“Why Do We Have To Suffer?”

Posted: September 7, 2016 in First Peter, Resurrection, Salvation

1 Peter 2:21-25

Had they known the extent of the suffering and sorrow they would bring on themselves and on us, Adam and Eve would probably have avoided Satan’s suggestion to eat the forbidden fruit (Genesis 3). But it appealed to her desire to be like God and know good from evil (i. e. what would bring them happiness or be detrimental to them) without having to consult with God every day. All of man’s suffering today came as a result of one act of lawlessness (Romans 5:12).

God had made it clear to Adam that if he ate the forbidden fruit, he would die two types of death: spiritual and physical (Genesis 2:17). He didn’t know what death was, having never seen or experienced it. But as soon as he and Eve ate the fruit, their garment of light was stripped from them (1 Corinthians 15:49) and they were separated from fellowship with God. They recognized that they were naked and sewed fig leaves to cover their nakedness (Genesis 3:7). Physical death wouldn’t come for many years (Genesis 5) but their comfortable life in the Garden of Eden came to an end and they had to work hard to get their food (Genesis 3:17-19).

The penalty for sin also involves spiritual death and eternal separation from God in the lake of fire (Romans 6:23; Matthew 25:41, 46; Revelation 21:8). To make it possible for mankind not to have to go there forever, One of the members in the Godhead volunteered to add to His deity a true human nature and body (Hebrews 10:5-7). He would be born of a virgin so He wouldn’t have a sinful nature passed on to Him (Isaiah 7:14; Matthew 1:23). He would live a sinless life (Hebrews 4:15) and then go to the cross to die as a Substitute for all of mankind’s sins (1 Peter 3:18).  We do not believe in “limited atonement.”

His suffering at the hands of sinful men was horrific (Matthew 27:27-32). But He experienced His greatest suffering when His Father in heaven forsook Him from noon until 3 P.M. as He hung naked on the cross in our place (Psalm 22:1; Matthew 27:46). It was during this time that God the Father laid on Him the iniquity of us all (Isaiah 53:6).  We are the ones who should have been hanging there.  He was our Substitute.

Unjust suffering? It certainly was. But in addition to making it possible for us to be saved, by His suffering He set an example for us to follow when we suffer unjustly too (1 Peter 2:21). We can’t die for the sins of others as Jesus did for our sins.

“[The Apostle] Peter had seen firsthand the yoke of unjust suffering placed upon Jesus’ shoulders. He saw the rejection of society and the retaliation of the Sanhedrin. He saw Jesus betrayed by a friend and brutalized by an empire. Peter himself had denied Him. Yet in the Savior’s innocent eyes was no windswept harbor of revenge. They were placid under the storm of unjust suffering. And they offered the cool drink of forgiveness for friend and foe alike.” – Chuck Swindoll, Hope In Hurtful Times, p. 51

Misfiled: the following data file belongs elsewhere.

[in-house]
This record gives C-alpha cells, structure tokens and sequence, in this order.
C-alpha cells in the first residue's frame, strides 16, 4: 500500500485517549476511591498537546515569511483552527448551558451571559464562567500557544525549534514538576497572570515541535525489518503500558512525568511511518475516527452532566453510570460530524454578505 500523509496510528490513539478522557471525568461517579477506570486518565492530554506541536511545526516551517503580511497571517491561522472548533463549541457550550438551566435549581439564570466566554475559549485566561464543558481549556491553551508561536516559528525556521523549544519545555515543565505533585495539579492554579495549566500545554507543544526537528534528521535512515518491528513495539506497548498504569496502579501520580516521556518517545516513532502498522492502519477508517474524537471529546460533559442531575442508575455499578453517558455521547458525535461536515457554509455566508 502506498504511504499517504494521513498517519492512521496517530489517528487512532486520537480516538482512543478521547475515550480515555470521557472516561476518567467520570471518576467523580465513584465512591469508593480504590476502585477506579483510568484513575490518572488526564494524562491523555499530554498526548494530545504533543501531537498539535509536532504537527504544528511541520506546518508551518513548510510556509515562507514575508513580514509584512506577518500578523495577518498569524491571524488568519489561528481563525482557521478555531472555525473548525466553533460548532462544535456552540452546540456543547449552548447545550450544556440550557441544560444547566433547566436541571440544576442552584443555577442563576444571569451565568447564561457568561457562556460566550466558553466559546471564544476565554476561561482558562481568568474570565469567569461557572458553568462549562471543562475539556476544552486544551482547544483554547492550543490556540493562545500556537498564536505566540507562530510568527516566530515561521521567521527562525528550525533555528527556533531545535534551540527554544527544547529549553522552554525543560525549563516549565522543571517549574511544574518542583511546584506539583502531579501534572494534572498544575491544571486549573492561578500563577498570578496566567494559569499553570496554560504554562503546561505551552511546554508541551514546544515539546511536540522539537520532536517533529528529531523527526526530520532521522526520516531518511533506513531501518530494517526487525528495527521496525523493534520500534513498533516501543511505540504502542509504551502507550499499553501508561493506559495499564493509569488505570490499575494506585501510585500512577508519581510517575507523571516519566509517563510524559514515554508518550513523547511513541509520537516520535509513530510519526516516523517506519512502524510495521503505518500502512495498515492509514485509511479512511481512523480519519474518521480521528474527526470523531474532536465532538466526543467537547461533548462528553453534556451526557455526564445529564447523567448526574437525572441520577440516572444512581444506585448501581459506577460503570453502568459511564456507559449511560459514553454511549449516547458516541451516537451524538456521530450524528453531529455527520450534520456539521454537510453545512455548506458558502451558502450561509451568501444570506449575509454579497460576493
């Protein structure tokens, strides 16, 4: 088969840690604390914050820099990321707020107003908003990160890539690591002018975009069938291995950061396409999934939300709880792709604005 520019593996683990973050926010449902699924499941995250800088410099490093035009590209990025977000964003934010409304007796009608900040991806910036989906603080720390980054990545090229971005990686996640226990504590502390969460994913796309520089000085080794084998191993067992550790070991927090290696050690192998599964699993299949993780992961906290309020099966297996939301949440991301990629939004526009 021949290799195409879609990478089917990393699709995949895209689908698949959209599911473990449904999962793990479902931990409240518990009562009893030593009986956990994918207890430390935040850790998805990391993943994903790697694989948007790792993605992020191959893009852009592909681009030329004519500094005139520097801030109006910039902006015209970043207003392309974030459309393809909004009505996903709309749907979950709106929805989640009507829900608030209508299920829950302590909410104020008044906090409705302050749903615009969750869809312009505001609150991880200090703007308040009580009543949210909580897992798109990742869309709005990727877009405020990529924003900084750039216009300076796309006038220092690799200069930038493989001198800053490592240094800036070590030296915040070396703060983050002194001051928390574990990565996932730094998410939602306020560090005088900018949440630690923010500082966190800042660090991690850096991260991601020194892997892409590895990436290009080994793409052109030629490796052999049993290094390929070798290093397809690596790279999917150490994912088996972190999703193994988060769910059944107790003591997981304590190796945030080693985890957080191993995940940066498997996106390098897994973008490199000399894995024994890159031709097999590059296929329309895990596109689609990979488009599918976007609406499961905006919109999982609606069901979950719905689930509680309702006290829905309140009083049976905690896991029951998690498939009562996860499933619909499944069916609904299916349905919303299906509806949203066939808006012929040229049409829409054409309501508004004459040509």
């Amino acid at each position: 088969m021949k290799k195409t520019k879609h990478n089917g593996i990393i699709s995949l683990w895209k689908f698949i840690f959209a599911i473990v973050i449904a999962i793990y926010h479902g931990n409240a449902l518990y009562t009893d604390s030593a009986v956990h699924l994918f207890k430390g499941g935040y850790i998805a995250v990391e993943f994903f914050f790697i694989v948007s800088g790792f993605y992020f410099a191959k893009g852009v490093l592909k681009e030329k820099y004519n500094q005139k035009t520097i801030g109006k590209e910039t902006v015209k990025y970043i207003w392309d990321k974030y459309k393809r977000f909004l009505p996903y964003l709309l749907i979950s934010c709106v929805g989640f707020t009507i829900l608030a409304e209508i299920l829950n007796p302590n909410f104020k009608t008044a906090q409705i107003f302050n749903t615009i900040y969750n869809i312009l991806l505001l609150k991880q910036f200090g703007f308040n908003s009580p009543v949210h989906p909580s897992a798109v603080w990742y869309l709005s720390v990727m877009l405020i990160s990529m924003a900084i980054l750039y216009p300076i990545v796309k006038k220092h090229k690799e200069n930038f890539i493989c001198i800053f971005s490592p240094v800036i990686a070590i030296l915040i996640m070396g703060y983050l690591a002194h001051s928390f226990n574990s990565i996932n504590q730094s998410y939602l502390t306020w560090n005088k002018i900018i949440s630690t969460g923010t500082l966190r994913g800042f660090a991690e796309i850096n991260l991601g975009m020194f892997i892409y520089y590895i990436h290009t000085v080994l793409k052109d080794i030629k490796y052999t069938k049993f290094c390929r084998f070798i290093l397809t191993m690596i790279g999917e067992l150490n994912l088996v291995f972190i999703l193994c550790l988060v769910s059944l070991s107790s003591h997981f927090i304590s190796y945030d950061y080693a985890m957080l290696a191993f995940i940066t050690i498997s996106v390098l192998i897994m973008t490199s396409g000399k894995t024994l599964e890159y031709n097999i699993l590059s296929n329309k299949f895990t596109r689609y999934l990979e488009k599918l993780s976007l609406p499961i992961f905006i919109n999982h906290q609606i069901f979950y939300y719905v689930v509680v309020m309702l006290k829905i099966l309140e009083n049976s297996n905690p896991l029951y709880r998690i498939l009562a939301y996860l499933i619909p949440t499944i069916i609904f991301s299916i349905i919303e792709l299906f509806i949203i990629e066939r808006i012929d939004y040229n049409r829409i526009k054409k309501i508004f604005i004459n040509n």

Jesus never sinned (Hebrews 4:15). He serves as an example of One who never compromised with His words to avoid mistreatment (John 14:6; Ephesians 4:15). He didn’t revile or threaten those who were mistreating Him but committed Himself into His Father’s care as He suffered at their hands (Luke 23:46). He did all this to take our place and die for our sins to satisfy God’s outraged holiness against our sin nature and our sins (1 John 2:2).

But His offer of salvation and eternal life would have been of no value to us had He not risen from the dead. His bodily resurrection demonstrates to us that God the Father was satisfied with His payment for our sins (Romans 4:25) and would accept us into heaven if we would place our faith in the Lord Jesus Christ alone who died for our sins…and rose again from the dead on the third day (Acts 16:31; 1 Corinthians 15:3, 4).

There is nothing to “crow about” if we suffer for doing what is wrong or sinful (1 Peter 2:20). But if we should suffer for doing what is right, we can/should submit ourselves to God and let Him be the One who takes vengeance on evil doers (Romans 12:19).

All believers who desire to live godly lives will suffer persecution from time to time (2 Timothy 3:12). But the suffering of this life is not worthy to be compared with the glory that shall follow (Romans 8:18).  Do you know the difference between suffering “for Christ” as opposed to suffering “with Christ?”  If n0t, ask about it.

The Apostle Paul was willing to suffer all things for the salvation of God’s elect (2 Timothy 2:10).  If you think you’ve suffered for Christ, consider his sufferings (2 Corinthians 11:23-33).  All whom the Father has given to the Son are going to come to Him, and anyone who comes to Him, He will never cast out (John 6:37). When that number is complete, Jesus will come back for His bride (the true Church – not the apostate Church) and take us to the home that He has been preparing for us (John 14:1-3). Will you be in that group?

Have you come to Christ for your salvation (deliverance) from hell to heaven? If not, why not come to Him right now? Now is the day of salvation (2 Corinthians 6:2). There are no opportunities to be saved once you’re physically dead (Hebrews 9:27).

If you need spiritual help, we’re here to assist you and to help you come to have assurance of your salvation (1 John 5:13). Don’t delay! Today could be your last day on earth.  Don’t boast about tomorrow (James 4:15; Proverbs 27:1).

We can be reached at 805-238-3549 or through our website: www.kelseypeach.com. If this article has helped you, we’d like to hear from you. Would you share this with someone else too? To receive future articles as they come out, click on “Follow.”

Clear Gospel: http://www.cleargospel.org/wp-content/uploads/English-Display-Pkg-2014.pdf


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